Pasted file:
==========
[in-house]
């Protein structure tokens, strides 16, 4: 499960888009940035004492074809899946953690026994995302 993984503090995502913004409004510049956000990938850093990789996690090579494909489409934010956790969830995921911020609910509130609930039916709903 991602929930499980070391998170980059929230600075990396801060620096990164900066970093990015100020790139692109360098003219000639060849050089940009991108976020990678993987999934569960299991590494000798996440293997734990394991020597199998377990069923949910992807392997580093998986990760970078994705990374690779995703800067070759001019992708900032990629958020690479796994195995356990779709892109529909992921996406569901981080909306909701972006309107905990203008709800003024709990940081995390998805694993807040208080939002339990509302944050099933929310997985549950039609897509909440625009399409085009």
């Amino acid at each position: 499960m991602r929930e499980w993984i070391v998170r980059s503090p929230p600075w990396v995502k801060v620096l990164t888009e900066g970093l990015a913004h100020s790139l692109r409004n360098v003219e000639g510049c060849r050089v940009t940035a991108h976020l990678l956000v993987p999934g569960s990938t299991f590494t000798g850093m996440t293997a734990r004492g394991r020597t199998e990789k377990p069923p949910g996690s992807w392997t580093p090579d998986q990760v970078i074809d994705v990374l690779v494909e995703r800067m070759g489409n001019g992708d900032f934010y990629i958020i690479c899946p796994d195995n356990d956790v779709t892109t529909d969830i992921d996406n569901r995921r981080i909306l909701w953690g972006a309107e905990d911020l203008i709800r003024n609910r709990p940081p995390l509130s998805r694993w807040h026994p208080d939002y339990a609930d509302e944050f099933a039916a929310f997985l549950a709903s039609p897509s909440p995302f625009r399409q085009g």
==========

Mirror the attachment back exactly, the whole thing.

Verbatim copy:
[in-house]
């Protein structure tokens, strides 16, 4: 499960888009940035004492074809899946953690026994995302 993984503090995502913004409004510049956000990938850093990789996690090579494909489409934010956790969830995921911020609910509130609930039916709903 991602929930499980070391998170980059929230600075990396801060620096990164900066970093990015100020790139692109360098003219000639060849050089940009991108976020990678993987999934569960299991590494000798996440293997734990394991020597199998377990069923949910992807392997580093998986990760970078994705990374690779995703800067070759001019992708900032990629958020690479796994195995356990779709892109529909992921996406569901981080909306909701972006309107905990203008709800003024709990940081995390998805694993807040208080939002339990509302944050099933929310997985549950039609897509909440625009399409085009």
């Amino acid at each position: 499960m991602r929930e499980w993984i070391v998170r980059s503090p929230p600075w990396v995502k801060v620096l990164t888009e900066g970093l990015a913004h100020s790139l692109r409004n360098v003219e000639g510049c060849r050089v940009t940035a991108h976020l990678l956000v993987p999934g569960s990938t299991f590494t000798g850093m996440t293997a734990r004492g394991r020597t199998e990789k377990p069923p949910g996690s992807w392997t580093p090579d998986q990760v970078i074809d994705v990374l690779v494909e995703r800067m070759g489409n001019g992708d900032f934010y990629i958020i690479c899946p796994d195995n356990d956790v779709t892109t529909d969830i992921d996406n569901r995921r981080i909306l909701w953690g972006a309107e905990d911020l203008i709800r003024n609910r709990p940081p995390l509130s998805r694993w807040h026994p208080d939002y339990a609930d509302e944050f099933a039916a929310f997985l549950a709903s039609p897509s909440p995302f625009r399409q085009g």